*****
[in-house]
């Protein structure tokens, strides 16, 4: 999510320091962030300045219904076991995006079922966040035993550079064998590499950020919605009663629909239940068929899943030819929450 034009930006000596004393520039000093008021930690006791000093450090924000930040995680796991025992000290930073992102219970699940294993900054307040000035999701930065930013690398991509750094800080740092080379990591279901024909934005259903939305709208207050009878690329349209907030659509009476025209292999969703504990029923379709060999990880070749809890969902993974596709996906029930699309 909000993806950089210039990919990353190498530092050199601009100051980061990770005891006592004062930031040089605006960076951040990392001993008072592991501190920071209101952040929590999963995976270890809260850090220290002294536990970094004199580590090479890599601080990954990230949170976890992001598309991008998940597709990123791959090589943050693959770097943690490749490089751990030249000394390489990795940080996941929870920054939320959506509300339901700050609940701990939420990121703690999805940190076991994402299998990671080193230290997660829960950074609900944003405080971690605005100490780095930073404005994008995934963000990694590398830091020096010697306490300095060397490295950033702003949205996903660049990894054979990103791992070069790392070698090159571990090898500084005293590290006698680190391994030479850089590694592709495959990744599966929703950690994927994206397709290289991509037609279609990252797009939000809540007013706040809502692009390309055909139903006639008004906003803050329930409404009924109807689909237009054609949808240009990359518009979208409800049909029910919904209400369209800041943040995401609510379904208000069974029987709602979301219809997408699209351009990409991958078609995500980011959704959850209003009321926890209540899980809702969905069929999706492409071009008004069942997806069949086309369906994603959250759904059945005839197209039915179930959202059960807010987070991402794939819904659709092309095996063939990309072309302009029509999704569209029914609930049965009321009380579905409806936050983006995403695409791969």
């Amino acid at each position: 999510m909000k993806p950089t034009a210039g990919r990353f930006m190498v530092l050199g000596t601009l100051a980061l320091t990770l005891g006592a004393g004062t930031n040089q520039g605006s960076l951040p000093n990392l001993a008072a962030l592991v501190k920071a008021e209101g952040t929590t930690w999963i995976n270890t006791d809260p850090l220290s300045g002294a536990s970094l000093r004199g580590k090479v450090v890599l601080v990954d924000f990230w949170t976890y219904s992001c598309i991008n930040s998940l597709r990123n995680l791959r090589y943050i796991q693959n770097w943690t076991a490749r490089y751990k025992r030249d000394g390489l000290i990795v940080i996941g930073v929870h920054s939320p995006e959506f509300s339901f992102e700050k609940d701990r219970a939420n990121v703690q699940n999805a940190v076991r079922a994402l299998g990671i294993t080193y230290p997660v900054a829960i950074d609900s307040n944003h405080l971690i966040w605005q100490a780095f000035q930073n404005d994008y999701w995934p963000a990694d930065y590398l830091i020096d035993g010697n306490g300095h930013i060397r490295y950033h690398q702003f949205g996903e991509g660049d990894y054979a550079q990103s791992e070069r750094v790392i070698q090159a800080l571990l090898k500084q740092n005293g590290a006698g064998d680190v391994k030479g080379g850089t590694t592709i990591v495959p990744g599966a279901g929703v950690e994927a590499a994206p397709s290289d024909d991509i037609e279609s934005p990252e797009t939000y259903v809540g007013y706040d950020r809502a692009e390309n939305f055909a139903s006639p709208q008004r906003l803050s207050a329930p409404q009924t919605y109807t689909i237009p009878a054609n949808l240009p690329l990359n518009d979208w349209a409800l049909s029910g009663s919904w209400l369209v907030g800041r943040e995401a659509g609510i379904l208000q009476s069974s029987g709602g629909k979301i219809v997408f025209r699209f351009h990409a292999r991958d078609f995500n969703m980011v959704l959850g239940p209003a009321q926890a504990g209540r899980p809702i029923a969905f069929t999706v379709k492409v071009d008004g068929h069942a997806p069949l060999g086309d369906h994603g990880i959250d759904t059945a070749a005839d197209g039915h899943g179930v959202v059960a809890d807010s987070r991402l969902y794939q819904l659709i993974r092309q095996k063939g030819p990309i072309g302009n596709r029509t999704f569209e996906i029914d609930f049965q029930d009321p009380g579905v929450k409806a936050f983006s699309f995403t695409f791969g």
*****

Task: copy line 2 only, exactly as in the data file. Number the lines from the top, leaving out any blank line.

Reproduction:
């Protein structure tokens, strides 16, 4: 999510320091962030300045219904076991995006079922966040035993550079064998590499950020919605009663629909239940068929899943030819929450 034009930006000596004393520039000093008021930690006791000093450090924000930040995680796991025992000290930073992102219970699940294993900054307040000035999701930065930013690398991509750094800080740092080379990591279901024909934005259903939305709208207050009878690329349209907030659509009476025209292999969703504990029923379709060999990880070749809890969902993974596709996906029930699309 909000993806950089210039990919990353190498530092050199601009100051980061990770005891006592004062930031040089605006960076951040990392001993008072592991501190920071209101952040929590999963995976270890809260850090220290002294536990970094004199580590090479890599601080990954990230949170976890992001598309991008998940597709990123791959090589943050693959770097943690490749490089751990030249000394390489990795940080996941929870920054939320959506509300339901700050609940701990939420990121703690999805940190076991994402299998990671080193230290997660829960950074609900944003405080971690605005100490780095930073404005994008995934963000990694590398830091020096010697306490300095060397490295950033702003949205996903660049990894054979990103791992070069790392070698090159571990090898500084005293590290006698680190391994030479850089590694592709495959990744599966929703950690994927994206397709290289991509037609279609990252797009939000809540007013706040809502692009390309055909139903006639008004906003803050329930409404009924109807689909237009054609949808240009990359518009979208409800049909029910919904209400369209800041943040995401609510379904208000069974029987709602979301219809997408699209351009990409991958078609995500980011959704959850209003009321926890209540899980809702969905069929999706492409071009008004069942997806069949086309369906994603959250759904059945005839197209039915179930959202059960807010987070991402794939819904659709092309095996063939990309072309302009029509999704569209029914609930049965009321009380579905409806936050983006995403695409791969």